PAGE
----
Inspiring Young Writers through Visual ArtsWednesday, October 25, 2017
How do you inspire students to write original African folktales? For Patchogue-Medford Grade 4 teachers, the answer involved immersing students in an arts-integrated, cross-curricular study of Africa. Students were learning about Africa’s geography, flora and fauna, and culture in the classroom. The music teacher was exploring African drumming with the students. In addition, the grade level was scheduled to see a live performance of Mufaro’s Beautiful Daughters. Teaching artist Beth Giacummo was invited to work with the students on an art project that would reinforce the students’ learning experiences and inspire them to write original African folktales. Ms. Giacummo guided the students in the creation of folktale artifacts.
Students began working on their folktale artifacts at the start of the residency. Ms. Giacummo gave each student a composition board. She explained that the first step was to create an African pattern on their board. She talked about patterns in African art and textiles. The group brainstormed different patterns. Some students used their initials as a pattern. The teaching artist showed pattern examples in the book Mufaro’s Beautiful Daughters, an African folktaleby John Steptoe. Throughout the project, the artist and teachers referred to African culture and nature in the book to inspire the student artwork. “When it came time to paint, we mimic the technique in the book,” noted Ms. Giacummo.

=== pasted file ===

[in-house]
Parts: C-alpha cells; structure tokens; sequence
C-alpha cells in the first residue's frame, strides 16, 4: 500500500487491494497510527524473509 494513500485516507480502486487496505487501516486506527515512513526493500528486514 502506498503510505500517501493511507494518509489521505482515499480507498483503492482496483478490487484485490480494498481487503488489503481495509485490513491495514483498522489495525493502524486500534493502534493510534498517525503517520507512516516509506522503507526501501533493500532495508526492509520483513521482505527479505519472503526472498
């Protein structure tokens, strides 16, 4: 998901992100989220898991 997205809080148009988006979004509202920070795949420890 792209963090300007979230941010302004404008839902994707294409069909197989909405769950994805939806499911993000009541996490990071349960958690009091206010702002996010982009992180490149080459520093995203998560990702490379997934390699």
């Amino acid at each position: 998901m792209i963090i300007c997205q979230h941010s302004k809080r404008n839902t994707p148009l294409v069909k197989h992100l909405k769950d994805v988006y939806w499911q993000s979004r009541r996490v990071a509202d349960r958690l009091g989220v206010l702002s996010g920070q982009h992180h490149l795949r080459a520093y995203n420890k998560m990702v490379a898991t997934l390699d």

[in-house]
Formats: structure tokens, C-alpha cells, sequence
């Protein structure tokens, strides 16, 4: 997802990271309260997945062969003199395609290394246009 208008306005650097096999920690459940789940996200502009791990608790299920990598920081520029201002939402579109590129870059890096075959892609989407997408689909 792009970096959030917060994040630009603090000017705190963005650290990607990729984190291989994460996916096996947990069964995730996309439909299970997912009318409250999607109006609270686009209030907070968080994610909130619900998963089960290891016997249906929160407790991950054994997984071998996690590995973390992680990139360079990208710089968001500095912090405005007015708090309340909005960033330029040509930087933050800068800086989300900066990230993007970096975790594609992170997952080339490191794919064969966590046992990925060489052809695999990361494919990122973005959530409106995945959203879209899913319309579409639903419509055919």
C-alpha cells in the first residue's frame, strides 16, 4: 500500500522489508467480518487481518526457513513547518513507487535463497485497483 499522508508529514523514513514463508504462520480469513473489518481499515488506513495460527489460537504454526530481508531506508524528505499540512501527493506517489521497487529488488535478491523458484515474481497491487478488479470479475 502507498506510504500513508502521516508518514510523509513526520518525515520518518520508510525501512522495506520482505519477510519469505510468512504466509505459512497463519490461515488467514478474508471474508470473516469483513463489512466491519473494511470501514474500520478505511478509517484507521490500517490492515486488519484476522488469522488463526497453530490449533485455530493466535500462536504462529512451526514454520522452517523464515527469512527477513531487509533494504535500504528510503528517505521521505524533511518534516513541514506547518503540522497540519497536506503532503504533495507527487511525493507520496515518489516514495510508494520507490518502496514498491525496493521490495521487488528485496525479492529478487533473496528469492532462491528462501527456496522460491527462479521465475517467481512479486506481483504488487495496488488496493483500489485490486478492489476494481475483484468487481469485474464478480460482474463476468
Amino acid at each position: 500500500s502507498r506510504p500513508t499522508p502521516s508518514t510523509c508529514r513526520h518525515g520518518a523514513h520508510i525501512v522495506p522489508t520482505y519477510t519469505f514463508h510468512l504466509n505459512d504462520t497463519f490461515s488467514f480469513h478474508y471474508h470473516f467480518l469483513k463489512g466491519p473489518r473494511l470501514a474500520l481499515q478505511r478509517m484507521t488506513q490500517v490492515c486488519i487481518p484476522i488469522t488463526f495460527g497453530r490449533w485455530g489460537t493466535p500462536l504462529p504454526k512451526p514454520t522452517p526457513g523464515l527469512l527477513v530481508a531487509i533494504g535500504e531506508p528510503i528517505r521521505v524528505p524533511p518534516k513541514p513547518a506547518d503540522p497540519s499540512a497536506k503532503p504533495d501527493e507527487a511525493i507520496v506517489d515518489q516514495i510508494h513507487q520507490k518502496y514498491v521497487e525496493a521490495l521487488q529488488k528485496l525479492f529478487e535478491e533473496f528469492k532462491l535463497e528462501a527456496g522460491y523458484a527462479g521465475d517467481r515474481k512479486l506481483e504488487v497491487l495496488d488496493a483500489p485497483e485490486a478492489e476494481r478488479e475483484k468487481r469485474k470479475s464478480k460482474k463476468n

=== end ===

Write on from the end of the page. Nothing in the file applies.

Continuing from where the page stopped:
Next, the teaching artist and students discussed African geography. The students glued a map of Africa to their boards. “The maps were black and white, so they could add color later,” she explained.
During subsequent sessions, the students created texture with mix media. For example, they were given molding clay to create animals. They talked about the bats of Africa. “We pointed out the bats in the illustrations in Mufaro’s Beautiful Daughters,” reported the Ms. Giacummo. The students made trees and put little bat families on the branches. Then they made a snake, which was an essential part of the story.
As part of the project, the students were introduced to an interactive UNICEF program. The students interacted with live videos and materials to learn about children of a similar age living in Africa. The students earned “steps” as they played the African games and learned traditional dances. The earned “steps” were applied to food packets to feed African children.
The Grade 4 teachers and students attended a performance of Mufaro’s Beautiful Daughters at the Westhampton Performing Arts Center. Following the performance, the students painted their folktale artifacts. The teaching artist focused on specific colors and how to mix them. Students were encouraged to use vibrant colors associated with the African culture and with the live performance. They adhere the animals and flowers they made.
Once the folktale artifacts were completed, the students used them to write an original African folktale.
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